A Cyberian Crossroad
This is the age of the digital battlefield. Theoretically everybody can attack anybody and anything, anytime and anywhere in the world. All you need is access to the Internet.
No more soldiers on bloody battlefields but virtual fighters in computer-programs
The Internet offers opportunities for good and bad purposes. Recent developments have shown their influence on the outcome of political events, as in Egypt, and their effects on the national security of nations, as in Estonia. It can help to further democracy and expel dictators, it can also provoke a war, when states retaliate, if attacked by cybermolest.
The law needs to adapt to cyber warfare.
Several authors have elaborated on various aspects of this theme. For instance:
- An e-SOS for Cyberspace attacks based on the SOS signal at sea might be helpful for the victims of cyber-attacks. A proposal for states to adopt a duty to assist victims of the most severe cyberthreats.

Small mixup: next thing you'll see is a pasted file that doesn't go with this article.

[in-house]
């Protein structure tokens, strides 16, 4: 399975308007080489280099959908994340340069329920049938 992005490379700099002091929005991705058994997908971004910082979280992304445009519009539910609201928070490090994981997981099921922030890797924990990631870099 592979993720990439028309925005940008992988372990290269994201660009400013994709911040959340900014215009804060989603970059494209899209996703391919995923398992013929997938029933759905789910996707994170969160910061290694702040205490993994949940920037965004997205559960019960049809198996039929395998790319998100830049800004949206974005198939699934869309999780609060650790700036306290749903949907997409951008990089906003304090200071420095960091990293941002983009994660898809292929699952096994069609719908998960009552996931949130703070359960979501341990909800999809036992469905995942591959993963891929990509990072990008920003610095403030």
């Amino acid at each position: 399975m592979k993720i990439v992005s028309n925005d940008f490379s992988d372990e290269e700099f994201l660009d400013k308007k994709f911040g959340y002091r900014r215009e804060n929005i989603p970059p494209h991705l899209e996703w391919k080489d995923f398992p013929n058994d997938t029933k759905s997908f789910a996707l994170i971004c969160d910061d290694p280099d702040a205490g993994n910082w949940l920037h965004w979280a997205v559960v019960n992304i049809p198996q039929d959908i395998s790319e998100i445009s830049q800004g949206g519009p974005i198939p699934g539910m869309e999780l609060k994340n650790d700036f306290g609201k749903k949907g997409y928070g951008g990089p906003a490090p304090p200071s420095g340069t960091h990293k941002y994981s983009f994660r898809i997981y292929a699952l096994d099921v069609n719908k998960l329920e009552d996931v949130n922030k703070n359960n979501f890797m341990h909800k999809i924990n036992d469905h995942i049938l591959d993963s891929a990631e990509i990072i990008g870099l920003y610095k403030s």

- An Internet War Crimes Tribunal to create positive international rules regulating Internet conduct.
- Cyber-attacks and the use of force
- A digital Geneva Convention.
If we do not succeed in regulating the Internet, network controllers will rule the world, and at the same time regulating the Internet might imply violation of a human right to Internet access. It is a matter of security versus liberty, a classical diabolical dilemma.
Peace Palace Library keywords:
Hollis, D.B., An e-SOS for Cyberspace, 52 (2011) Harvard International law Journal
Roscini, M., Wide Warfare – Jus ad Bellum and the Use of Cyber force, 14 Max Planck Year Book of United Nations Law (2010), forthcoming
Shackelford, S.J., From Nuclear War to Net War: Analogizing Cyber attacks in International Law, 27 (2009) Berkeley Journal of International Law 192-251
Stevens, S.R., Internet War Crimes Tribunals and Security in an Interconnected World, 18 Transnational Law and contemporary problems (2009), 657-720
Waxman, M.C., Cyber-attacks and the Use of Force : back to the Future of Art. 2(4), Forthcoming Yale Journal of International Law 2011